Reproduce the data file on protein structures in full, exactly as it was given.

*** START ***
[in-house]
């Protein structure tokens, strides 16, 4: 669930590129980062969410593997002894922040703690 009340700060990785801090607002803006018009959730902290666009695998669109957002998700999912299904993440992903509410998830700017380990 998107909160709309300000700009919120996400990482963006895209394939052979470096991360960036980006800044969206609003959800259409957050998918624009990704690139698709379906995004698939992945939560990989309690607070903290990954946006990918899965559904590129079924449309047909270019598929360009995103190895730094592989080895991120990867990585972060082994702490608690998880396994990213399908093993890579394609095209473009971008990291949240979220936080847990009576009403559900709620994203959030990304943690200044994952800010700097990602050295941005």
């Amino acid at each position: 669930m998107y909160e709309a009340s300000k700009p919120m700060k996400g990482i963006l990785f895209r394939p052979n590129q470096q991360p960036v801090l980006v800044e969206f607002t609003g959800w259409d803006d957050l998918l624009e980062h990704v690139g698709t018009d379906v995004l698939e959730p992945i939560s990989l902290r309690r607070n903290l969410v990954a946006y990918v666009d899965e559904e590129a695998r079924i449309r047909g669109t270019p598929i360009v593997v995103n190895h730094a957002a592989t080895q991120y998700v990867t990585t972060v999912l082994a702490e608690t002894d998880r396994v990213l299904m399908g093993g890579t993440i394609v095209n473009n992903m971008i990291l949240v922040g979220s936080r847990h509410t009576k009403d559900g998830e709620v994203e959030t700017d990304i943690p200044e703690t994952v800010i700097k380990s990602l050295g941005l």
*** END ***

[in-house]
């Protein structure tokens, strides 16, 4: 669930590129980062969410593997002894922040703690 009340700060990785801090607002803006018009959730902290666009695998669109957002998700999912299904993440992903509410998830700017380990 998107909160709309300000700009919120996400990482963006895209394939052979470096991360960036980006800044969206609003959800259409957050998918624009990704690139698709379906995004698939992945939560990989309690607070903290990954946006990918899965559904590129079924449309047909270019598929360009995103190895730094592989080895991120990867990585972060082994702490608690998880396994990213399908093993890579394609095209473009971008990291949240979220936080847990009576009403559900709620994203959030990304943690200044994952800010700097990602050295941005």
């Amino acid at each position: 669930m998107y909160e709309a009340s300000k700009p919120m700060k996400g990482i963006l990785f895209r394939p052979n590129q470096q991360p960036v801090l980006v800044e969206f607002t609003g959800w259409d803006d957050l998918l624009e980062h990704v690139g698709t018009d379906v995004l698939e959730p992945i939560s990989l902290r309690r607070n903290l969410v990954a946006y990918v666009d899965e559904e590129a695998r079924i449309r047909g669109t270019p598929i360009v593997v995103n190895h730094a957002a592989t080895q991120y998700v990867t990585t972060v999912l082994a702490e608690t002894d998880r396994v990213l299904m399908g093993g890579t993440i394609v095209n473009n992903m971008i990291l949240v922040g979220s936080r847990h509410t009576k009403d559900g998830e709620v994203e959030t700017d990304i943690p200044e703690t994952v800010i700097k380990s990602l050295g941005l």